Christmas Reflections: Did Jesus Ever Celebrate His Birthday?


“Did Jesus ever celebrate His birthday?”

I know this is a rather odd question but I beg your indulgence. It’s Christmas Day and I was reminded (again) that Jesus was not born on 25 December; and if one would engage in some clever detective work through the Scriptures, the astute student of the Word would know that it was sometime in September.

Sounds nice and revelatory, impressive even. But then, I can’t help but wonder, “You mean to say that the early church fathers and leaders did not know this at all?” Who did the calculations, who made the assumptions, and who approved 25 December? Oh right, the Bible as we know it today was not compiled yet. But were not the gospels in circulation already? And if Jesus’ birth was really in September, surely oral tradition would have attested to that. What’s more, could not Jesus’ family and relatives provide verification? Would not His disciples know their Master’s birthday, having spent three years with him? Surely, they must have cut at least one birthday cake with Him.

That prompted me to google, “How do Jews celebrate birthdays?” Since Jesus was a Jew, this would be the most natural place to start that I may have an idea of how important birthdays are to Jews and how they are celebrated.

To my surprise, this is what I found on…

The Encyclopedia Judaica could not be more blunt: “The celebration of birthdays is unknown in traditional Jewish ritual.”

The tradition also holds that your birth alone is not as significant as the way you live your life. After all, King Solomon is thought to have said, “The day of death is better than the day of one’s birth (Ecclesiastes 7:1).

As a midrash explains, ‘When a person is born, it is not known what he will be like when grown and what his deeds will be whether righteous or wicked, good, or evil. When he dies, however, if he departs with a good name and leaves the world in peace, people should rejoice.” With that in mind, traditional communities are more likely to mark the anniversary of a revered leader’s death than his birth.

I stand guided and corrected (for I am no Jewish scholar) but if this is indeed accurate, then would it not be safe to assume that Jesus never celebrated His birthday in the way we are accustomed to in Western and secular influence? As I have learnt from Dr Michael Brown (, we need to see Jesus through Jewish lenses because Jesus was a Jew. We cannot and must not impose our own cultural biases on Him or the Scriptures (which is primarily a Jewish document).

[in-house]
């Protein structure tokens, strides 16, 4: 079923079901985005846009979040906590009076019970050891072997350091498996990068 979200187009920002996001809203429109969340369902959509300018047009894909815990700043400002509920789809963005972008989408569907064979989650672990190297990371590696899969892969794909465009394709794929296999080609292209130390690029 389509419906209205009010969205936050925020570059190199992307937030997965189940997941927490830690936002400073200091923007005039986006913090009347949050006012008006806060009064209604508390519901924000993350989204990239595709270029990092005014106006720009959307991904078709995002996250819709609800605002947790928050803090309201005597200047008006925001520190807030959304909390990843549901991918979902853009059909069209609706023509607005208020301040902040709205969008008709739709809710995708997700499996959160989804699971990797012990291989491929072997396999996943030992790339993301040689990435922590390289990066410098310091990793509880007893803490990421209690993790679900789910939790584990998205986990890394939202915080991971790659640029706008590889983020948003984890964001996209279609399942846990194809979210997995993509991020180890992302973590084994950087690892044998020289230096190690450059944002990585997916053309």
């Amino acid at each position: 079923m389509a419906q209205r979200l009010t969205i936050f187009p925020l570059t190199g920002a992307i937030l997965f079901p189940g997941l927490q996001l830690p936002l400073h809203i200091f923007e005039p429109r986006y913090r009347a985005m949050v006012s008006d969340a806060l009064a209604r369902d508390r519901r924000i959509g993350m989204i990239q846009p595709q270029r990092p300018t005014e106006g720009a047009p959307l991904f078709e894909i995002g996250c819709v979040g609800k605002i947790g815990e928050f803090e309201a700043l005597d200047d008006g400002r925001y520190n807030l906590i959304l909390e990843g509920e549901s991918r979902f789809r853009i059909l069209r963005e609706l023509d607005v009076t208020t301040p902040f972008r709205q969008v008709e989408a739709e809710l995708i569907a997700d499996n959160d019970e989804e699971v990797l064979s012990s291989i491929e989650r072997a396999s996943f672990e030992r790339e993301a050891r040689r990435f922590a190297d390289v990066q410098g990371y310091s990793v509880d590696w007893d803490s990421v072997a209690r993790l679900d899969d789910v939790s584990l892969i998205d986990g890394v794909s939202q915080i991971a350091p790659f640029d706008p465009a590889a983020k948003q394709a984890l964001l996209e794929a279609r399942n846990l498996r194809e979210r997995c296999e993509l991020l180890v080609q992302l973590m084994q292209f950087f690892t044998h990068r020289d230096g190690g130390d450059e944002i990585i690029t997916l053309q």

Now, if Jesus did not celebrate His birthday, why do we make such a big hooha over it? Don’t get me wrong! I am thankful that God sent His Son, that Jesus was born (whichever month or day that was). Yet, consistent with Eccl 7:1 and the explanation of the midrash, it is the death of Jesus that is more significant than His birth. For if Jesus had not been obedient until the point of death, His birth – and I write this with utmost reverence and respect – would have meant much less. A wise man, a great teacher, a compassionate friend, a miracle worker He still would have been. But we would still be in our sins in dire need of the perfect Sacrifice and Saviour.

Perhaps that explains why I have been not been feeling very “Christmassy” of late. It could be a sign of age, or I’m just plain tired of all the hype and commercialism of the season. And no, I am not one of those who refuse to celebrate Christmas because it’s the wrong date or a pagan festival disguised in Christian garb. I just don’t think we should go overboard with this Christmas thingy.

But the Cross and death of Jesus Christ is totally different. I have always declared that every believer must have a fresh revelation of the Cross over and over again. Without His death, where would we be? Without His shed blood, our sins would only be covered but not washed away. Without His broken body, there would not have been a new and living way into the presence of God! Paul never wrote about Jesus’ birth but always gloried in His Cross and determined to preach Jesus and Him crucified. Yes, I would gladly mark and celebrate the death of Jesus Christ … more than His birth.

Thanks for reading this little Christmas reflection. For sure, Christmas, with all its traditions and inaccuracies, is here to stay; as will the fat man in the red suit and Christians who still insist on wearing his signature hat (Santa? No Santa?). And yes, I am still open and available to preach at Christmas services and outreaches.

Blessed Christmas!


The Loss of Myles Munroe: How Do You Explain Such A Tragedy?

Dr Myles MunroeEvery once in a while, something happens that triggers a flood of questions. And quite possibly, there are little or no answers to any of these questions.

The tragic plane crash that caused the death of all its nine passengers, amongst which were Myles Munroe, his wife and daughter, is one such happening. I am certain much is being discussed both on- and off-line, and both inside and outside of the church.

How do you explain such a tragedy; and especially one that involves a faithful servant of God?

Please – just for a moment – refrain from spewing standard Christian answers, platitudes, clichés and slogans. I know these all too well and I might have used some of these too in times of simply not knowing what else to say, in hope that it might bring some comfort or encouragement. At the very least, it made me appear spiritual and matured.